Disability Independent Living Japan Paralympics Tokyo 2020

Legacy of pioneering doctor lives on in communities for disabled

"Set up in 1965, just a year after the 1964 Tokyo Paralympics, Japan Sun Industries has been building communities where the disabled can live independent lives based on the mission of the late Yutaka Nakamura, its founder, to provide opportunities rather than charity."

From Kyodo News

September 7th 2019

KYUSHU – As Japan prepares to host its second Paralympics next summer hoping for increased awareness of issues faced by the disabled, one social welfare group can look back on over five decades of implementing the vision of a pioneering doctor who many consider to be the father of Japan’s disabled sports movement.

Set up in 1965, just a year after the 1964 Tokyo Paralympics, Japan Sun Industries has been building communities where the disabled can live independent lives based on the mission of the late Yutaka Nakamura, its founder, to provide opportunities rather than charity.

In the hot-spring resort of Beppu in Kyushu’s Oita Prefecture, for instance, JSI has set up a host of facilities such as a grocery store, bank branch, sports training facility and several workplaces — all designed to be user-friendly for the disabled.

But the core of the project is providing work opportunities as an essential component of independent living, with JSI unique among social welfare organizations catering to the disabled in Japan in having set up joint ventures with major firms around the country.

“I heard Dr. Nakamura visited more than 200 companies” in the hope of doing business together with them and finding better work with better pay for people with disabilities, said Tatsuo Yamashita, the 60-year-old president of JSI who is himself disabled.

Yamashita, who joined JSI as a trainee at the age of 18, has paralysis in his upper and lower limbs after suffering from polio at a young age.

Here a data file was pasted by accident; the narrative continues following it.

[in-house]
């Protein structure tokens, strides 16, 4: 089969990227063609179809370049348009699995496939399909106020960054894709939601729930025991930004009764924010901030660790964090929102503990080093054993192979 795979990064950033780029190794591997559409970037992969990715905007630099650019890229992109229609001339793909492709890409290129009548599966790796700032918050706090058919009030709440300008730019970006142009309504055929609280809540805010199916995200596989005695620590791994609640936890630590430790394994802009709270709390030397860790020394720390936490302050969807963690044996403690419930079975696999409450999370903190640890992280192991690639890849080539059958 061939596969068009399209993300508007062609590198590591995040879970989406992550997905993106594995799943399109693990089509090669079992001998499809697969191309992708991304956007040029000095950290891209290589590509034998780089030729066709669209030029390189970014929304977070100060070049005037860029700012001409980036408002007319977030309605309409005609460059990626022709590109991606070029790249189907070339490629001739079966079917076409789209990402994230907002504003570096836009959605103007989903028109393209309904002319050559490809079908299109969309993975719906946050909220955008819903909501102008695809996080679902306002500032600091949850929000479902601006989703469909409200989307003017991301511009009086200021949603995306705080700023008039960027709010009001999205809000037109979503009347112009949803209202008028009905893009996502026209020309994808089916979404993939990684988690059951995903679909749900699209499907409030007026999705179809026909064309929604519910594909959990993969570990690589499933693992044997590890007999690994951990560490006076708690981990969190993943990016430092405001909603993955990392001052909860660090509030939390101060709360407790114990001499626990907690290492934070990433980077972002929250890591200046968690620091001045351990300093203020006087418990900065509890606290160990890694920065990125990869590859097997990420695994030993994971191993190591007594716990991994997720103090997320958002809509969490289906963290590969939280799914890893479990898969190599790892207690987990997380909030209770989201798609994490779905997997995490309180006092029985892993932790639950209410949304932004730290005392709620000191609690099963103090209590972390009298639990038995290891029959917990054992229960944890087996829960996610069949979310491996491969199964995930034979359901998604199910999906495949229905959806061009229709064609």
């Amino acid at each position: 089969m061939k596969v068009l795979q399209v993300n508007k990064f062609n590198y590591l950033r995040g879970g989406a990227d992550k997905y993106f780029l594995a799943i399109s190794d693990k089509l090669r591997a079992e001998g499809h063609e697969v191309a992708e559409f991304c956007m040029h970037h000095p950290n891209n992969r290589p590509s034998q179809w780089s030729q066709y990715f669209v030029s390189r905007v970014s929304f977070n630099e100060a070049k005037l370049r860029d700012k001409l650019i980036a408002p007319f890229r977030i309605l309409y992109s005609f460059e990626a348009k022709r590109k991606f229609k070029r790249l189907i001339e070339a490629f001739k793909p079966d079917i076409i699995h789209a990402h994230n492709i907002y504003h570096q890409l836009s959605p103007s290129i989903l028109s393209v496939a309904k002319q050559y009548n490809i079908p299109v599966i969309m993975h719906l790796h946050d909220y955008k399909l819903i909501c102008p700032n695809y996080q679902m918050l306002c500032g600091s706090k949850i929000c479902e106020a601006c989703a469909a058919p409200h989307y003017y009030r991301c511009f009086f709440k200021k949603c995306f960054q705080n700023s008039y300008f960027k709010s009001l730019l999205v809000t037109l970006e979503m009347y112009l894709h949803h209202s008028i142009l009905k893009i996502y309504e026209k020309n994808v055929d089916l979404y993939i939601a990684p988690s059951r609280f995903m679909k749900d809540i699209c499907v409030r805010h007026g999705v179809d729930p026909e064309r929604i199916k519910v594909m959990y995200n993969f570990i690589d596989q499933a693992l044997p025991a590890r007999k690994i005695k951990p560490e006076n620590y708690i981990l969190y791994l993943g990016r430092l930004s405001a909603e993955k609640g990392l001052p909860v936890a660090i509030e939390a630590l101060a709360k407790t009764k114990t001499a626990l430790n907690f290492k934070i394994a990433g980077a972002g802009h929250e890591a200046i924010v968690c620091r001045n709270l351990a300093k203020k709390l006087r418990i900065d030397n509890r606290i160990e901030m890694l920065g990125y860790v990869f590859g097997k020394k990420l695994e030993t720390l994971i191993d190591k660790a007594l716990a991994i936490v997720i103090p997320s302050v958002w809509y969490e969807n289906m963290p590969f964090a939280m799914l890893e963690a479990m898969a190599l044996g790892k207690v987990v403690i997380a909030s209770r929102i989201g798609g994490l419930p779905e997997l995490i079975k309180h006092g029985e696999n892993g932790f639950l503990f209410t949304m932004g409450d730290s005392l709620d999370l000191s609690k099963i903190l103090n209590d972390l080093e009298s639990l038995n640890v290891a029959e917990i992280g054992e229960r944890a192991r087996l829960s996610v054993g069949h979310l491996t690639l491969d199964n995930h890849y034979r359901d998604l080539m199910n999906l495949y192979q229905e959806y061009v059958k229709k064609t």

“That’s the main reason we attract attention from around the world. Without those companies, we are not much different from any other social welfare organization,” Yamashita said, stressing the importance of people with disabilities earning an income.

As of April 1, over 1,860 people, including 1,104 people with disabilities, were enrolled at JSI facilities, including joint ventures and cooperative companies established with firms such as Sony Corp. and Omron Corp. in Oita, Kyoto and Aichi prefectures, according to the organization.

Yamashita traces this vision of independent living for the disabled to the work Nakamura, an orthopedic surgeon, did with introducing sports therapies for the disabled in Japan in the years leading up to the 1964 Tokyo Paralympics.

Nakamura studied at the National Center for Spinal Cord Injuries at the Stoke Mandeville Hospital in Britain in 1960 under Ludwig Guttmann, a neurosurgeon who pioneered sports as a means of rehabilitation and led the then fledgling Paralympic Movement.

Back then, it took around two years for patients in Japan with spinal cord injuries to be discharged from hospitals and re-enter society, compared with six months for Stoke Mandeville patients with similar injuries.

At first, Nakamura thought the difference must lie in the surgical procedures but he discovered that the methods were basically identical, leading him to the conclusion that rehabilitation treatments incorporating sports made the difference. Japan, at the time, was still focused on immobilization and bed rest.

Returning from Britain, Nakamura tried to implement in Japan what he had learned from Guttmann, a Jewish refugee from Nazi Germany whose philosophy was that “it is ability, not disability, that counts.”